On his visit to the Philippines, top US diplomat also spoke about “protecting” democracy and “precious maritime resources” Boxes of medical equipment marked with USAID labels are visible next to Secretary of State Antony Blinken as he speaks outside a COVID-19 vaccination clinic in Manila, Philippines, August 6, 2022 © AP / Andrew Harnik

US Secretary of State Antony Blinken paid a visit to Manila to meet the Philippines’ newly elected leader and reassure him of Washington’s full support in the face of China’s “destabilizing and dangerous” actions following US House Speaker Nancy Pelosi’s trip to Taiwan.

The 1951 Mutual Defense Treaty between Washington and Manila remains “ironclad,” Blinken said at a joint press conference with his Philippine counterpart Enrique Manalo on Saturday.

“We always stand by our partners… an armed attack on Philippines’ armed forces, public vessels, or aircraft in the South China Sea would invoke US mutual defense commitments under that treaty,” the top US diplomat said.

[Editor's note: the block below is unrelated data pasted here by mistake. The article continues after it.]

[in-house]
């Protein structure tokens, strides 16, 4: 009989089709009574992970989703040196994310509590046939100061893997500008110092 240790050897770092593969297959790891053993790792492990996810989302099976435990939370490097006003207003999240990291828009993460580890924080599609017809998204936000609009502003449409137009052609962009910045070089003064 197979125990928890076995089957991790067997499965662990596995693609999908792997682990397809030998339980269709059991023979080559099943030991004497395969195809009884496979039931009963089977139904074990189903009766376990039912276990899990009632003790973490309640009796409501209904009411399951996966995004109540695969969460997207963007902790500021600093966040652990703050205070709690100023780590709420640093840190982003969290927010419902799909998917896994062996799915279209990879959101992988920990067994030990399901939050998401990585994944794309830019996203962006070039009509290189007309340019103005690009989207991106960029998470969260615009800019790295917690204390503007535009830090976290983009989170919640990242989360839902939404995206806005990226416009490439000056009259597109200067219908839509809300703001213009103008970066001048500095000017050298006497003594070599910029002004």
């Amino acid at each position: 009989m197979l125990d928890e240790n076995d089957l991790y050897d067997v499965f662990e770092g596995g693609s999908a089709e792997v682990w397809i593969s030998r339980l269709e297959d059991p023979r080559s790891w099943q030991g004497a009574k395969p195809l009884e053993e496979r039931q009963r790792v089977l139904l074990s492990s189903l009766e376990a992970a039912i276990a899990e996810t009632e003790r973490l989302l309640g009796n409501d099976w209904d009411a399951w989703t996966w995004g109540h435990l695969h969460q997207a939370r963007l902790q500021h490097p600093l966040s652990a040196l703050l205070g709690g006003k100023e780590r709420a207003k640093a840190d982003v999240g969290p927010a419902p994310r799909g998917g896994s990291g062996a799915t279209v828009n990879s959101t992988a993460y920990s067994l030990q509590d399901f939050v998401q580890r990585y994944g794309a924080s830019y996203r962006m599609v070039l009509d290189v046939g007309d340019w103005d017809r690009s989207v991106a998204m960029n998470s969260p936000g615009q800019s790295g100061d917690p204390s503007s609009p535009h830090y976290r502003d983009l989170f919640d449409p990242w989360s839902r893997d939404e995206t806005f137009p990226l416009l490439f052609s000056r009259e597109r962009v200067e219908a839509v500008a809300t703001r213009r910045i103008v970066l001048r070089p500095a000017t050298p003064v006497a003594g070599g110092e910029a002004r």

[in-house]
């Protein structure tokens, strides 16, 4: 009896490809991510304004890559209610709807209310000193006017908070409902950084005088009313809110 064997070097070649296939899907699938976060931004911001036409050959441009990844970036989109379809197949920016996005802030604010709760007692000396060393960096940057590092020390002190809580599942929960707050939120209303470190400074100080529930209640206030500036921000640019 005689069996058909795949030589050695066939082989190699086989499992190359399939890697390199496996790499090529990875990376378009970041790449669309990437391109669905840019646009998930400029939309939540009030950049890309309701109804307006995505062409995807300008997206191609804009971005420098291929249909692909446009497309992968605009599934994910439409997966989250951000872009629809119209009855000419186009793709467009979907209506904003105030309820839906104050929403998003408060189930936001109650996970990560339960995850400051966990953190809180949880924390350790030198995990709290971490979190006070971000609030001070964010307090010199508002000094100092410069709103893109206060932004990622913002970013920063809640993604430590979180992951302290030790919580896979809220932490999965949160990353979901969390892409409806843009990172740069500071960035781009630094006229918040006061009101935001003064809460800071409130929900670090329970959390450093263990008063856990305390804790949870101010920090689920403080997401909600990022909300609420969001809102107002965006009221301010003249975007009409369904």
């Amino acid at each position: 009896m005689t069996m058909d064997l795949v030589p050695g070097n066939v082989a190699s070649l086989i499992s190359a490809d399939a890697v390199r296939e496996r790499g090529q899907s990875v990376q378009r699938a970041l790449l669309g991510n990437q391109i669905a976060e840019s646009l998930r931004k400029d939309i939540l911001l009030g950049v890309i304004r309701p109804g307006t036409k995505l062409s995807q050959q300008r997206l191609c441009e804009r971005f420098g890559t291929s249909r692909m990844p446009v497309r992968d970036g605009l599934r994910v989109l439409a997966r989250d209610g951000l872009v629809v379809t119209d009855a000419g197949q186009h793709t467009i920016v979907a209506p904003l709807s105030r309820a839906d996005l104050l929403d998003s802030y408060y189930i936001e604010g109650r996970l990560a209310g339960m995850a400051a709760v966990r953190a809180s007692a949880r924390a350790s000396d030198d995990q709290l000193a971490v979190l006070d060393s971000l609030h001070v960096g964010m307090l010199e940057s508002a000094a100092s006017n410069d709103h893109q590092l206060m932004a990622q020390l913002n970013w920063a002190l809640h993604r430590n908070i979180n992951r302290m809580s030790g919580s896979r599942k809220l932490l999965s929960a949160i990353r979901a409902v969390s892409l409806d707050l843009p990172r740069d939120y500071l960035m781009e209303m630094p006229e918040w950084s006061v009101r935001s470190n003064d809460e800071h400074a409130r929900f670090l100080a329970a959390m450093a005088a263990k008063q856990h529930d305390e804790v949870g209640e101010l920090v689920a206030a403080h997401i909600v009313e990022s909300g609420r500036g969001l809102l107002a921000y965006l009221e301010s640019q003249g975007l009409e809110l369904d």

Besides discussing security partnership, Blinken said they also spoke about deepening economic relations and “strengthening democracy,” in conversations with Secretary Manalo and Ferdinand Marcos Jr. Blinken has become the highest ranking US official to meet the Philippines’ newly elected leader, a former dictator’s son, who was sworn in on June 30 after a landslide victory earlier this year.

“The United States is committed to working collaboratively with the Philippines to defend the rule of the law, protect human rights and fundamental freedoms – including freedom of expression – and safeguard civil society,” Blinken said.

“In addition to working with the Philippines to help secure its maritime domain, we also partner with Filipino fishermen and scientific researchers to preserve and protect the Philippines’ precious maritime resources,” Blinken added. (RT)